Law, Economics and Culture: Theory of Mandated Benefits and Evidence from Maternal Leave Policies

33 Pages Posted: 25 Apr 2011 Last revised: 15 Apr 2015

See all articles by Yehonatan Givati

Yehonatan Givati

Hebrew University of Jerusalem - Faculty of Law

Ugo Troiano

University of Michigan at Ann Arbor - Department of Economics; National Bureau of Economic Research (NBER)

Date Written: February 16, 2011

Abstract

Why do some countries mandate a long maternity leave, while others mandate only a short one? In a standard mandated benefits model mandated maternity leave makes hiring women more costly, and therefore reduces women's employment and real wages. We incorporate into the standard model society's tolerance of gender based discrimination, showing that the optimal length of maternity leave depends on it. The less tolerant society is of gender based discrimination the longer the maternity leave it will mandate. Relying on recent research in psychology and linguistics according to which patterns in languages offer a window into their speakers' dispositions, we collected new data on the number of gender differentiated personal pronouns across languages, to capture societies' attitudes towards gender based discrimination. We first confirm, using within country language variation, that our linguistic measure is indeed correlated with attitudes towards gender based discrimination. Then, using cross-country data on length of maternity leave, while controlling for political, economic and demographic parameters, we find a strong correlation between our language based measure of attitudes and the length of maternity leave.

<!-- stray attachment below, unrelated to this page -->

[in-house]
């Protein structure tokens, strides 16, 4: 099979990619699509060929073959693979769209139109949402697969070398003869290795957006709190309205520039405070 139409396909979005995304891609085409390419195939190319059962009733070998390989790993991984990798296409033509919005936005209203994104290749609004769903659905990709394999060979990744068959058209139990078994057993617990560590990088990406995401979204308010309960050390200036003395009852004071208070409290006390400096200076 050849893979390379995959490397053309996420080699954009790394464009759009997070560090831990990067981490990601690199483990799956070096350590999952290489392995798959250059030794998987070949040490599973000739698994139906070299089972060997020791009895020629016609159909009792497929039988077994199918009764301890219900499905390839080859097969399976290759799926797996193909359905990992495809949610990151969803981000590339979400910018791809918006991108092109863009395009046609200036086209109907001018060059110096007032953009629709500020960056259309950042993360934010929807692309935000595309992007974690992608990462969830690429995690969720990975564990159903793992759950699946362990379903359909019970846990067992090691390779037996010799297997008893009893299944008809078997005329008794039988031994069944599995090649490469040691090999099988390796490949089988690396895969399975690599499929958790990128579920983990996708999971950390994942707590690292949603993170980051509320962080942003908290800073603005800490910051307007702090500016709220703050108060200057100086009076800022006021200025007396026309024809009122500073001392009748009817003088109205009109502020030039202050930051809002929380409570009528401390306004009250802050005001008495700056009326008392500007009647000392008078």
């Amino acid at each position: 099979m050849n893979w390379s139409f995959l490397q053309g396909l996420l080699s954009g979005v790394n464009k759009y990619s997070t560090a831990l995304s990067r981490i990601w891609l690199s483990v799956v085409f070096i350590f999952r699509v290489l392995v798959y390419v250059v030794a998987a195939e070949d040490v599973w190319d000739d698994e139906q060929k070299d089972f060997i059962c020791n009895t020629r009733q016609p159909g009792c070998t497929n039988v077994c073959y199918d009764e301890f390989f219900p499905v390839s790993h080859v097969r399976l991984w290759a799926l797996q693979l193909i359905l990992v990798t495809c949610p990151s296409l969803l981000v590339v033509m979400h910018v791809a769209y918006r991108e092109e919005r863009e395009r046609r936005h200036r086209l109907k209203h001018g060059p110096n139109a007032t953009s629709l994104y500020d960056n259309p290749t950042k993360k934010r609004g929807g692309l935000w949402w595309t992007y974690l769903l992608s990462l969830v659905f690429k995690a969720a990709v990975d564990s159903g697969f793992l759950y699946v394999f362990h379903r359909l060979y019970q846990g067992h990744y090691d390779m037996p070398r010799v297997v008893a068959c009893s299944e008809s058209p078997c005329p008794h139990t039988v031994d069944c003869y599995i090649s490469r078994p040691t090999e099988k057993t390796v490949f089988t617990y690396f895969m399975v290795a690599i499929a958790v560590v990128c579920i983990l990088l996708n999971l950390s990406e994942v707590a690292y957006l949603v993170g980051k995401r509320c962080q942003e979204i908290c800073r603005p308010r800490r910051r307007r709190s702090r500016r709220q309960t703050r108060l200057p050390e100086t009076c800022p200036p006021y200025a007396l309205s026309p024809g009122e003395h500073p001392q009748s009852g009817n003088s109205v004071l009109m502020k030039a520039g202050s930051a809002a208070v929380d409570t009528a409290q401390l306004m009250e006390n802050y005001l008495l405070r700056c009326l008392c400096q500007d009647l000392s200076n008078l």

JEL Classification: H2, J7, K31, O57, Z1

Suggested Citation

Givati, Yehonatan and Troiano, Ugo, Law, Economics and Culture: Theory of Mandated Benefits and Evidence from Maternal Leave Policies (February 16, 2011). Journal of Law and Economics 55: 339-364 (2012); Harvard Law and Economics Discussion Paper No. 38. Available at SSRN: https://ssrn.com/abstract=1816763

Yehonatan Givati (Contact Author)

Hebrew University of Jerusalem - Faculty of Law ( email )

Jerusalem
Mount Scopus, 91905
Israel

Ugo Troiano

University of Michigan at Ann Arbor - Department of Economics ( email )

611 Tappan Street
Ann Arbor, MI 48109-1220
United States

HOME PAGE: http://sites.google.com/a/umich.edu/troiano

National Bureau of Economic Research (NBER)

1050 Massachusetts Avenue
Cambridge, MA 02138
United States

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